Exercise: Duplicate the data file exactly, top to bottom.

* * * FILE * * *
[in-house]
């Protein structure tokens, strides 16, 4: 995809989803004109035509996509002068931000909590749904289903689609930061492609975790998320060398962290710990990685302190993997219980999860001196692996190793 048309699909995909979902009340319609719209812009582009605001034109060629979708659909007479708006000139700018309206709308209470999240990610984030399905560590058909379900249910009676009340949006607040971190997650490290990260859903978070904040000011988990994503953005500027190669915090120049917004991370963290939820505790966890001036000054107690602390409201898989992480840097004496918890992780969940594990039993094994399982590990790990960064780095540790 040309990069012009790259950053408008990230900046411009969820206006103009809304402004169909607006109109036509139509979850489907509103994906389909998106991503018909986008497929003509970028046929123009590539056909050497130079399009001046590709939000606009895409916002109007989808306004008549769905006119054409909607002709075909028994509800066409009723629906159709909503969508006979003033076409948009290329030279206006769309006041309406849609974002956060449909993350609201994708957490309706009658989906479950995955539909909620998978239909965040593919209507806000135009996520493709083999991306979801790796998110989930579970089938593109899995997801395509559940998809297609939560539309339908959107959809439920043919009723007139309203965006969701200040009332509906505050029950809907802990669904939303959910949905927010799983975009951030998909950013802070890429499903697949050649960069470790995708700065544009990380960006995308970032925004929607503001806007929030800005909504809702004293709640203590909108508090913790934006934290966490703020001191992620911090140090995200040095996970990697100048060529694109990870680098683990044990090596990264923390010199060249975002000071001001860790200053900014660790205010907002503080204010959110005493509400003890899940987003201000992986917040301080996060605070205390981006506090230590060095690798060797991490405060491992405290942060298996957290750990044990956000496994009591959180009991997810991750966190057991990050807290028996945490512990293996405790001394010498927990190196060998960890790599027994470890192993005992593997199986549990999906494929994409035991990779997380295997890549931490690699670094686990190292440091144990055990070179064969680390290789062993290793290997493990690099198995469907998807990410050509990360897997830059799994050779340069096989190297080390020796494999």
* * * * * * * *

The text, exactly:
[in-house]
């Protein structure tokens, strides 16, 4: 995809989803004109035509996509002068931000909590749904289903689609930061492609975790998320060398962290710990990685302190993997219980999860001196692996190793 048309699909995909979902009340319609719209812009582009605001034109060629979708659909007479708006000139700018309206709308209470999240990610984030399905560590058909379900249910009676009340949006607040971190997650490290990260859903978070904040000011988990994503953005500027190669915090120049917004991370963290939820505790966890001036000054107690602390409201898989992480840097004496918890992780969940594990039993094994399982590990790990960064780095540790 040309990069012009790259950053408008990230900046411009969820206006103009809304402004169909607006109109036509139509979850489907509103994906389909998106991503018909986008497929003509970028046929123009590539056909050497130079399009001046590709939000606009895409916002109007989808306004008549769905006119054409909607002709075909028994509800066409009723629906159709909503969508006979003033076409948009290329030279206006769309006041309406849609974002956060449909993350609201994708957490309706009658989906479950995955539909909620998978239909965040593919209507806000135009996520493709083999991306979801790796998110989930579970089938593109899995997801395509559940998809297609939560539309339908959107959809439920043919009723007139309203965006969701200040009332509906505050029950809907802990669904939303959910949905927010799983975009951030998909950013802070890429499903697949050649960069470790995708700065544009990380960006995308970032925004929607503001806007929030800005909504809702004293709640203590909108508090913790934006934290966490703020001191992620911090140090995200040095996970990697100048060529694109990870680098683990044990090596990264923390010199060249975002000071001001860790200053900014660790205010907002503080204010959110005493509400003890899940987003201000992986917040301080996060605070205390981006506090230590060095690798060797991490405060491992405290942060298996957290750990044990956000496994009591959180009991997810991750966190057991990050807290028996945490512990293996405790001394010498927990190196060998960890790599027994470890192993005992593997199986549990999906494929994409035991990779997380295997890549931490690699670094686990190292440091144990055990070179064969680390290789062993290793290997493990690099198995469907998807990410050509990360897997830059799994050779340069096989190297080390020796494999």